Chicago Cubs: This Dodgers player could be a sneaky offseason target

by 24USATVOct. 12, 2021, 6 a.m. 19
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Fresh off his heroics in the NL Wild Card game, as well as a two-hit game in his first start of the postseason, Chris Taylor seems to be shaking off his dreadful 8-for-72 stretch to end the 2021 regular season. Though he struggled for much of the second half after his first career All-Star appearance, he still finished with 3.1 fWAR and a 113 wRC+.

With the Chicago Cubs declaring that they will “spend intelligently,” Taylor is one name that makes perfect sense for the team in 2022. Chicago will undoubtedly be focusing heavily on pitching this winter, but Jed Hoyer can’t ignore the lineup either, and Taylor is a perfect solution for multiple weak spots on the roster right now.

While there has been speculation that the Cubs could be interested in a top shortstop such as Carlos Correa, Corey Seager or Trevor Story, it may be more of a dream scenario than a realistic course of action. The Cubs likely won’t be overly willing to spend top dollar this winter as they likely still won’t be contenders in 2022, and may wait until they’re closer to competing to go all-in.

Taylor, however, won’t fetch the same amount as the cream of the crop in this free agency class, but could still slot in as the starting shortstop if David Ross feels so inclined. Taylor has plenty of experience at both middle infield positions, and though he’s primarily an outfielder in Los Angeles, he could easily slide back into the infield.

This likely isn’t the scenario the Cubs would be looking at, however, as Nick Madrigal and Nico Hoerner seem to be the likely second base and shortstop options for 2022. Luckily, Taylor can play all three outfield spots and would be an easy upgrade over any of the current outfielders on the roster, no matter the spot.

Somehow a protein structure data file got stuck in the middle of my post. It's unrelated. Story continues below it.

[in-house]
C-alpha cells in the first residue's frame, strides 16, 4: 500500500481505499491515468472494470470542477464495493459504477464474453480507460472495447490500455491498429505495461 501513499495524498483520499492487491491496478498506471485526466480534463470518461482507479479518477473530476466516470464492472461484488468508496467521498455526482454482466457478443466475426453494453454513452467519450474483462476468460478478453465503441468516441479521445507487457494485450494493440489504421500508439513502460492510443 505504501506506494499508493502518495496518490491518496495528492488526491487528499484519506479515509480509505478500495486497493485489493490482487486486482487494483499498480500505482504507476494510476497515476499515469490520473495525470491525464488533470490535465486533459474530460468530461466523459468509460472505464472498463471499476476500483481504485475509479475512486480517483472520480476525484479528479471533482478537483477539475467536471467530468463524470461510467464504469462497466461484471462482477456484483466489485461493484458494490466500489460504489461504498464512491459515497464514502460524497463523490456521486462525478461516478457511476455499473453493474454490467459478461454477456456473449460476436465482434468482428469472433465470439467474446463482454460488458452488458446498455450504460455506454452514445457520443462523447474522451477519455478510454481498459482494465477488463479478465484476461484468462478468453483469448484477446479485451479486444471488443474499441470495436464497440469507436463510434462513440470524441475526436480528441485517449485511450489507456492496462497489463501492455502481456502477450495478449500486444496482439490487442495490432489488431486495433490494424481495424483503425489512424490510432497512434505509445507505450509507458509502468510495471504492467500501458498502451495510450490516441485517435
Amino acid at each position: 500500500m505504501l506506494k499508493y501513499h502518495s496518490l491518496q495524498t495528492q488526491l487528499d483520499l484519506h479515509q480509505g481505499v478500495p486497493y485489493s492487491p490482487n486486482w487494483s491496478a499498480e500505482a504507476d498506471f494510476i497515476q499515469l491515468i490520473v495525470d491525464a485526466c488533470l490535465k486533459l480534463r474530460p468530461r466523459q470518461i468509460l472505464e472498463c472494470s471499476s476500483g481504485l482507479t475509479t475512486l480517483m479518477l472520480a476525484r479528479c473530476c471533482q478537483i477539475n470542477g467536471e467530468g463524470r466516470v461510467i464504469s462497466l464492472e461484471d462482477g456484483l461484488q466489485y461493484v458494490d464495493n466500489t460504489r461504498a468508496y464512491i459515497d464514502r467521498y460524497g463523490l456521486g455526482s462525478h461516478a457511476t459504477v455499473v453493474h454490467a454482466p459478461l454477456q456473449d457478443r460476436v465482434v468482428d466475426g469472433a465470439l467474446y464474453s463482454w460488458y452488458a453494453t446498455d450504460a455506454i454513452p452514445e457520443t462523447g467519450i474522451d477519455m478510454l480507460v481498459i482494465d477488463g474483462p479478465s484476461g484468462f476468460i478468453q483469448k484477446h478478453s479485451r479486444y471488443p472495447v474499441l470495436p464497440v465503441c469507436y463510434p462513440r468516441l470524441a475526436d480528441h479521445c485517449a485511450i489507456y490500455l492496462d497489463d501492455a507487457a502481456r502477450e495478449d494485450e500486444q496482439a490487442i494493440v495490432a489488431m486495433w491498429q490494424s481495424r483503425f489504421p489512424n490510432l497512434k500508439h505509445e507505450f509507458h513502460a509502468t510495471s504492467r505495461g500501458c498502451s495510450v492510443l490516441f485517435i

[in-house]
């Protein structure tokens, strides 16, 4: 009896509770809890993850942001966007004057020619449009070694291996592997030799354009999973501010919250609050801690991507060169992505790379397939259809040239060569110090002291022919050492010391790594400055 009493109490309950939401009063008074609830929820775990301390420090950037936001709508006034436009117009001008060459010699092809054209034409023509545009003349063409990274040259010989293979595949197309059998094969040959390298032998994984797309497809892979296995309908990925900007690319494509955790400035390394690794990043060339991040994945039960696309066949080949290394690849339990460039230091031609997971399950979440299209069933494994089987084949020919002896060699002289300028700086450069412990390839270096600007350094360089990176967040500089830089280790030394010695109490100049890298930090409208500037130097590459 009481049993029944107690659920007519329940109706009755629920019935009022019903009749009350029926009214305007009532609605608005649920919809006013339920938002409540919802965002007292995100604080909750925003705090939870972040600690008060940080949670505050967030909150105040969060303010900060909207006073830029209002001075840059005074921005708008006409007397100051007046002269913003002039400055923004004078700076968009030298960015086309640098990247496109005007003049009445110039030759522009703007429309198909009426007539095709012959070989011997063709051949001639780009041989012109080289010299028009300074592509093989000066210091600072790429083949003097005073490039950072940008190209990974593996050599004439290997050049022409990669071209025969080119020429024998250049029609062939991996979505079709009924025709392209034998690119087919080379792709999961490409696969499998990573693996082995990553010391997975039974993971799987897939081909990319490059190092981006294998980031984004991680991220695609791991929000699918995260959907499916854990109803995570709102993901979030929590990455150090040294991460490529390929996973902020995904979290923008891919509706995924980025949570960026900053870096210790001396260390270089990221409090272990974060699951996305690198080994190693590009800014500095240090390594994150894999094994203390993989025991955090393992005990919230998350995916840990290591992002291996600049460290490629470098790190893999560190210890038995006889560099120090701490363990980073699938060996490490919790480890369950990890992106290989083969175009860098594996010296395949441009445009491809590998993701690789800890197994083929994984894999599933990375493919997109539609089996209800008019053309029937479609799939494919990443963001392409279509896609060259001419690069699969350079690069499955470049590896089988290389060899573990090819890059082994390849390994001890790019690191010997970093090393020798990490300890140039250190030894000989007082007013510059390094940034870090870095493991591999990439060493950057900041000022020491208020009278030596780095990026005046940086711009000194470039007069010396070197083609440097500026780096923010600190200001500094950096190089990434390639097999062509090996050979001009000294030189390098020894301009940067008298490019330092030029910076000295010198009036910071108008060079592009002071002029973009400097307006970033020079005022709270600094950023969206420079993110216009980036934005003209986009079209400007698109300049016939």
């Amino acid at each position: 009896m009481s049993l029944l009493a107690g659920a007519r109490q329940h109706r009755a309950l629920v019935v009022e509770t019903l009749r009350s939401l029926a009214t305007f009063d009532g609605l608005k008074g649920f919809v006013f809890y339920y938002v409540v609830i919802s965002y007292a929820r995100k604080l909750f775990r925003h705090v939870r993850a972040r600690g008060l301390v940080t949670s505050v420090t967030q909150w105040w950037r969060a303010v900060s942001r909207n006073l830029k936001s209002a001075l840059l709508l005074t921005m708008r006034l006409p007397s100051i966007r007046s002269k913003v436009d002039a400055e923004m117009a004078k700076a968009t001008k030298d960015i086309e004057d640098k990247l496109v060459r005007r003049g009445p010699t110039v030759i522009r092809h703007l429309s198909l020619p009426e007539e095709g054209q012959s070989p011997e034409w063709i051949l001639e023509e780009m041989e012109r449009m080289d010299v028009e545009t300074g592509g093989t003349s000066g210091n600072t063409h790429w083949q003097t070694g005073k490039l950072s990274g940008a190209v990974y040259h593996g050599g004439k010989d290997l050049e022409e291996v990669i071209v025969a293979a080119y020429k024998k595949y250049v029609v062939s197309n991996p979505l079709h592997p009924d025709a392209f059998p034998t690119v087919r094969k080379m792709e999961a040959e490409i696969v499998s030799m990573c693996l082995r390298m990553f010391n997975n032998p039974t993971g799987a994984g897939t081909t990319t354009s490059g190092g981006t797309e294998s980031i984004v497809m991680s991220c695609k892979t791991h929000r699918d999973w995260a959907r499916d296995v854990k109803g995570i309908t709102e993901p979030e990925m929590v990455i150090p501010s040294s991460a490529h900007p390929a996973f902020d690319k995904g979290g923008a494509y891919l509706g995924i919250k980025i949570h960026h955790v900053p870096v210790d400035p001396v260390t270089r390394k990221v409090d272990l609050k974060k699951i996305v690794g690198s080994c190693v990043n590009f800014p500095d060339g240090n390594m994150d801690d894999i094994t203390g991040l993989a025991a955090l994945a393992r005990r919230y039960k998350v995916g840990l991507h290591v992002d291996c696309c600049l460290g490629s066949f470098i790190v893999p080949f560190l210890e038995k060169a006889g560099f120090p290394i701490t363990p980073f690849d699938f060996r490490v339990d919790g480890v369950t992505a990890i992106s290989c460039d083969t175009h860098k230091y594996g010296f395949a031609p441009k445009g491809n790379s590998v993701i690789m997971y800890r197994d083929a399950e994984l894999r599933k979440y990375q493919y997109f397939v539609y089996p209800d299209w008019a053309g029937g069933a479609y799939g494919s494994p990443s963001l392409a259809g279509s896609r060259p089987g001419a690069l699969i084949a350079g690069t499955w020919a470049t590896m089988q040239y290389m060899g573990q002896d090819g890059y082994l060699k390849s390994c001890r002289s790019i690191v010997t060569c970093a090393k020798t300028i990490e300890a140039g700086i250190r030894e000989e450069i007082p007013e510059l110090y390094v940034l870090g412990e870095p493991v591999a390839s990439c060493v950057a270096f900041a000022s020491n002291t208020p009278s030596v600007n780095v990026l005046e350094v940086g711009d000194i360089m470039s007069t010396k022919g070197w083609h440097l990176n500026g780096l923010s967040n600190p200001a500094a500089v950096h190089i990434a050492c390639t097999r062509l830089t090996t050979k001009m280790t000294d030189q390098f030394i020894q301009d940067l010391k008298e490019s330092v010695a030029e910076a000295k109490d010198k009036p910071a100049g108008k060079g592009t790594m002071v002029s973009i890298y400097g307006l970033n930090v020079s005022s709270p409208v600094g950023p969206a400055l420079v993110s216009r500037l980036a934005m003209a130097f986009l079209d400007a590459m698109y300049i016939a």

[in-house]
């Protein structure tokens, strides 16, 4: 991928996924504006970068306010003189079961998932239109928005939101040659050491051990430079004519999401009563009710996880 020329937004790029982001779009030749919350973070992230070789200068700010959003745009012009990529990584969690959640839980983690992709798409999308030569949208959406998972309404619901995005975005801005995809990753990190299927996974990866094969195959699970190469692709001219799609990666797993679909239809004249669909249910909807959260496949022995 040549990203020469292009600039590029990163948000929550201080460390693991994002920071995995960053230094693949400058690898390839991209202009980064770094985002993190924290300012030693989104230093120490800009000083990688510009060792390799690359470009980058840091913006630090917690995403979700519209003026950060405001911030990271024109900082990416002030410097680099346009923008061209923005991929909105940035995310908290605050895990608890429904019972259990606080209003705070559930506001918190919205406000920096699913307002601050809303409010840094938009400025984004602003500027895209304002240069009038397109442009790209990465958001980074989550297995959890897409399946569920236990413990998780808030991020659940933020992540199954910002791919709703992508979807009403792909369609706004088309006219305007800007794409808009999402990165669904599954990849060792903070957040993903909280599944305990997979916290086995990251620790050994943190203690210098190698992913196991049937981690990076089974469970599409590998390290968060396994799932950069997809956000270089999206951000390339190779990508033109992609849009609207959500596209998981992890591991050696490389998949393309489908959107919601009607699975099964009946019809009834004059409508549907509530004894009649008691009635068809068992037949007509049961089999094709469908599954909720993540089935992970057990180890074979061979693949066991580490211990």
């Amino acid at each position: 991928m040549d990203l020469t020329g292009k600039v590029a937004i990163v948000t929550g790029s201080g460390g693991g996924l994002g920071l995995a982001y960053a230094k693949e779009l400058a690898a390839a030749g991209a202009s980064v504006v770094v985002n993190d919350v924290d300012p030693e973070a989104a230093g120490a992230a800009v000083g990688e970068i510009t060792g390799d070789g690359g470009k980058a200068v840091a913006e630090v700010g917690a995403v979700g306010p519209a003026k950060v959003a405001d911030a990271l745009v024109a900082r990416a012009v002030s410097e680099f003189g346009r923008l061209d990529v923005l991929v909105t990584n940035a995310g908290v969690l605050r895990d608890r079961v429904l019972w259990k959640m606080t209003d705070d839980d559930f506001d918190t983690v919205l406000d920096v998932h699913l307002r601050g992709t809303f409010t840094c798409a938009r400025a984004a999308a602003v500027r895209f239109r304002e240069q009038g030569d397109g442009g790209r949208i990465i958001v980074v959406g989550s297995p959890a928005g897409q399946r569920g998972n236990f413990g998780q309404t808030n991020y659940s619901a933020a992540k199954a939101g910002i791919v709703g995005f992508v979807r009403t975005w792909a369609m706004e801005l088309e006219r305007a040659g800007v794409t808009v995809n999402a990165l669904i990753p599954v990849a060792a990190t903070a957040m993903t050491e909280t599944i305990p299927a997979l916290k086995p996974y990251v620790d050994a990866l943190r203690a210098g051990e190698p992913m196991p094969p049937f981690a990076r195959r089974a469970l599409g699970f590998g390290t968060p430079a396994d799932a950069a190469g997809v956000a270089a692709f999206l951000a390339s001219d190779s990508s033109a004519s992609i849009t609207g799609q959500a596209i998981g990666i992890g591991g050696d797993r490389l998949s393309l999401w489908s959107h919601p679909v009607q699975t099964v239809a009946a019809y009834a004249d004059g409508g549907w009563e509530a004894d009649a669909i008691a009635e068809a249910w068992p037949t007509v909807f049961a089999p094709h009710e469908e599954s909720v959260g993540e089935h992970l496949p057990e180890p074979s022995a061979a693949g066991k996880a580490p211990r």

Taylor’s utility should make him highly coveted by many teams, but it’s hard to see him fetching a truly long-term or pricey deal. Taylor isn’t without some drawbacks as well that could scare some teams off of him.

For one, the veteran was a late bloomer with the Dodgers, and is already 31, making it highly unlikely any team commits to him for longer than around four years. Taylor also doesn’t have anything more than a solid power stroke, which isn’t fantastic for someone who strikes out in just over 28 percent of his plate appearances.

However, Taylor has never been a terrible defender at any position he’s played and still has managed a wRC+ of 113 or better in four of his last five seasons, never dipping below 106, and has been a 3.0 fWAR player or better in three of his last five seasons.

Taylor also has a knack for getting on base, walking at a 10.8 percent clip this season. He has had an OBP of .330 or better in every season since 2017, which would make him a perfect leadoff hitter on the North Side.

While many could be scared off by Taylor’s second half and his age, that shouldn’t be something that deters the Cubs. Taylor’s postseason and past few seasons as a whole are more indicative of the type of player he truly is. He may not be the most exciting or energizing signing possible, but Taylor would absolutely fit the mold of an “intelligent signing” that Jed Hoyer has preached about.

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